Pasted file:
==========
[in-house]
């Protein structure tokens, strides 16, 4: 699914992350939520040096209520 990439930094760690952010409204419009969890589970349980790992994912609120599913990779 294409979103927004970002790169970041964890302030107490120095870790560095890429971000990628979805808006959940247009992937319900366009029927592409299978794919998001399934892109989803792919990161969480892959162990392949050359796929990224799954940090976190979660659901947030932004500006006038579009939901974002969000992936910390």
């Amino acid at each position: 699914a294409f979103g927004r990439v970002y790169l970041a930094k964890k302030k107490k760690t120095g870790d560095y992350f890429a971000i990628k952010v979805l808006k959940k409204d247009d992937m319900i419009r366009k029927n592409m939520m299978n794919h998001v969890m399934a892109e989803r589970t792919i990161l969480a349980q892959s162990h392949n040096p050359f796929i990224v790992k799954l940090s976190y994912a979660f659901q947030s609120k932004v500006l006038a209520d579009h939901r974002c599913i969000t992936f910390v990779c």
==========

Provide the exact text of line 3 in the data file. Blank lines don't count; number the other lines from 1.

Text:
């Amino acid at each position: 699914a294409f979103g927004r990439v970002y790169l970041a930094k964890k302030k107490k760690t120095g870790d560095y992350f890429a971000i990628k952010v979805l808006k959940k409204d247009d992937m319900i419009r366009k029927n592409m939520m299978n794919h998001v969890m399934a892109e989803r589970t792919i990161l969480a349980q892959s162990h392949n040096p050359f796929i990224v790992k799954l940090s976190y994912a979660f659901q947030s609120k932004v500006l006038a209520d579009h939901r974002c599913i969000t992936f910390v990779c």